MGR: Comparing with other competing jurisdictions, how well regulated is the Financial Services sector of Cyprus, and more specifically, the Investment Funds and Asset Management market?
CySEC: EU financial regulation applies uniformly to all EU Member States, save for certain minor Member State discretions provided for in the respective EU legislation. The EU licensing process aims to ensure that the applicant complies with the European regulatory framework, which is designed to ensure adequate protection of investors’ rights. Firms that apply for a CySEC license to offer services in relation to investment funds and asset management must take several steps. The initial application stage includes an assessment of the company’s shareholders and a detailed description of the company that outlines its business model, and its organizational and capital structure. These are critical pillars of investor protection legislation. For the application to progress, companies must provide extensive documentation ranging from their shareholding structure, certificate of registration, an organizational chart with names of directors and records of non-bankruptcy and criminal record clearance checks for all board members and shareholders up to the ultimate beneficial owners (the UBOs). We require firms to provide two years of audited financial statements, as well as a reference from the firm’s independent auditor. Firms need to outline their procedures and policies to prevent money laundering and terrorist financing, and indeed sign a specific declaration that they have completed and provide evidence of how they maintain all the relevant checks and balances in this regard. Lastly, we require company executives and owners to complete a thorough personal vetting, so we are comfortable that we have a complete understanding of all key management and supervisory roles in the provision of asset management services.
CySEC applies a risk-based approach to supervision that includes data points and qualitative assessments on assets under management, investment strategies, leverage and liquidity considerations, in order to determine our supervisory priorities. In addition, we provide guidance and clarifications as to the interpretation of the applicable regulatory framework and on ad-hoc issues, including in relation to the incorporation of financial innovation/technology into their operations.
The Funds industry is constantly evolving, as is regulation, and CySEC is committed to ensuring that market participants maintain a comprehensive understanding of relevant and applicable regulation. CySEC’s regular seminars provide clarity on the applicable framework and discuss practical issues related with its implementation.
Today, CySEC has under its supervision a total of 266 Management Companies and Undertakings of Collective Investments in Transferable Securities (UCITs) compared to 102 in 2016, an increase of more than 160%. By the end of 2020, the total Assets under Management stood at approximately €8,6 billion, compared with the same period in 2019 of €6.8 billion.Demetra Kalogerou
MGR: Israel and Cyprus economic relations are growing year by year and the Investment Funds sector has great potential for further cooperation. In what ways can Israeli Funds and Investors benefit by doing business in Cyprus? What is the outlook for the Investment Fund industry in 2021, and beyond?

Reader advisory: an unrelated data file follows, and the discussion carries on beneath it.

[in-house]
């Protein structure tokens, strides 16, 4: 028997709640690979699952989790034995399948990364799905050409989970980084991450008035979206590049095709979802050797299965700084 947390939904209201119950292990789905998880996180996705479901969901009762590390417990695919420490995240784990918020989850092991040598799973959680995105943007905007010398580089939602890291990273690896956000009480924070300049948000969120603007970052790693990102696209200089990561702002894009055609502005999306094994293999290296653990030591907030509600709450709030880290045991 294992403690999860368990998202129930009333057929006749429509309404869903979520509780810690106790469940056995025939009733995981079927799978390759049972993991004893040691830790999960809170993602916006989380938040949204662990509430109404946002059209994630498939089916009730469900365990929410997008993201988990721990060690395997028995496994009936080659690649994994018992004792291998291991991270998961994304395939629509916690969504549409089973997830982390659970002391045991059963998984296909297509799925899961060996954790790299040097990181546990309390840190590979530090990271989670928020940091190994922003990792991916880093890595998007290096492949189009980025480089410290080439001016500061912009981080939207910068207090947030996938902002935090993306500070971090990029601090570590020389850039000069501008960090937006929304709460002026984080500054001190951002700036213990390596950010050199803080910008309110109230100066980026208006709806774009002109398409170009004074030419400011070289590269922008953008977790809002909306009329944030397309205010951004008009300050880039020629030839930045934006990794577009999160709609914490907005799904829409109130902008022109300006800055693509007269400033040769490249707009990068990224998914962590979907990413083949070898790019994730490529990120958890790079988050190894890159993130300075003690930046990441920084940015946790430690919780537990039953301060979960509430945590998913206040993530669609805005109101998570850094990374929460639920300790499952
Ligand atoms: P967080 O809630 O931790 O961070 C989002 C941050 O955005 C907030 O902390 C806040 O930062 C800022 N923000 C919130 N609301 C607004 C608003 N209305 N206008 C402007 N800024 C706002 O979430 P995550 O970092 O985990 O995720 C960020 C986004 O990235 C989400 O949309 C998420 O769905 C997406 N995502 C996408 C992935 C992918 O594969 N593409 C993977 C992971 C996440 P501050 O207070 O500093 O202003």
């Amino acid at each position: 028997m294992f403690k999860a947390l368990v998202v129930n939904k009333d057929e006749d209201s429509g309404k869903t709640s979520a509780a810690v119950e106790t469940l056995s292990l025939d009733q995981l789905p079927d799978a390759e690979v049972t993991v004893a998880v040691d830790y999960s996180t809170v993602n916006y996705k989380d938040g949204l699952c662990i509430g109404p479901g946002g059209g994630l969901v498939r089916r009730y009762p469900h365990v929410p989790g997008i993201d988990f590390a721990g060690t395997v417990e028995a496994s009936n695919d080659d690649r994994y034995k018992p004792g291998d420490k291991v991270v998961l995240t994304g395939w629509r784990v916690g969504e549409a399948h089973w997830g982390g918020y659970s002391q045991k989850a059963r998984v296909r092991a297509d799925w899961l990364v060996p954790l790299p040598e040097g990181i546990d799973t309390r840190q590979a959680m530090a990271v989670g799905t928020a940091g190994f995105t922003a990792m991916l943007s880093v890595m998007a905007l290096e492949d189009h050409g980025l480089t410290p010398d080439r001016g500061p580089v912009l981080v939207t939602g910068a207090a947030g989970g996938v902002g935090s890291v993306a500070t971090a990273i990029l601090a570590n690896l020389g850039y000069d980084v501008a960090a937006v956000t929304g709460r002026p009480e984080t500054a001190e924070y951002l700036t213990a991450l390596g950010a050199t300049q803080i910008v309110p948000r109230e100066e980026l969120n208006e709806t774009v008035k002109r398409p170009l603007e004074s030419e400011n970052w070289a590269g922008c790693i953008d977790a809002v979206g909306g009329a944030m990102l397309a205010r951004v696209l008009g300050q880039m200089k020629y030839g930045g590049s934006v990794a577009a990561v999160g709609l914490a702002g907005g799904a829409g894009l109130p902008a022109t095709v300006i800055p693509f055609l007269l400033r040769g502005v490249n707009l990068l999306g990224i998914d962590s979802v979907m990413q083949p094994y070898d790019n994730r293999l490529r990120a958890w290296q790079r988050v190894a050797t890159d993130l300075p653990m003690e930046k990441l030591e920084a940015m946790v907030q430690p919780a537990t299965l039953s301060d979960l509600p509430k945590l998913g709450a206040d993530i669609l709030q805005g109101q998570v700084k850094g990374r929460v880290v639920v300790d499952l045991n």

CySEC: Cyprus combines many features that make the country a robust investment destination. We have at our disposal a highly sophisticated pool of talent in financial and professional services, which combined with a competitive tax framework and a low-cost Mediterranean lifestyle give Cyprus a prime position for foreign investors outside the EU to access the region’s deep capital markets. This is complemented by a reassurance that regulated businesses in Cyprus are required to maintain high standards of investor protection. Furthermore, the national securities market legal framework has been fully harmonized with all the latest EU Directives and Regulations so that the regulatory and supervisory landscape mirrors that of the rest of the EU, meaning any company or investor working with a Cypriot-licensed entity must comply with the full regulatory standards that apply across the EU. Specifically, Cypriot Fund Management Companies can manage Israeli Funds by submitting the relevant application to CySEC. In addition, Israeli funds can be marketed to professional investors in Cyprus following submission of the relevant notification and obtaining necessary marketing authorization. During the marketing process, the funds shall need to abide by the rules of the Cypriot legislative framework in order to ensure investor protection. Israeli investors may subscribe in Cypriot funds and take advantage of the enhanced protection measures that Cypriot funds are required to apply, in accordance with the EU Directives as well as the national legal framework. Furthermore, Israeli investors who wish to set up their own funds may utilize the variety of different types of funds that can be established in Cyprus, including UCITS, Alternative Investment Funds (AIFs), Alternative Investment Funds with limited number of persons (AIFLNPs) as well as the latest type, Registered Alternative Investment Funds (RAIFs). The said types of investment funds, once managed by regulated Cypriot Fund Management Companies (AIFMs and UCITS Management Companies) can utilize the European passport and market their units to professional investors across the European Union.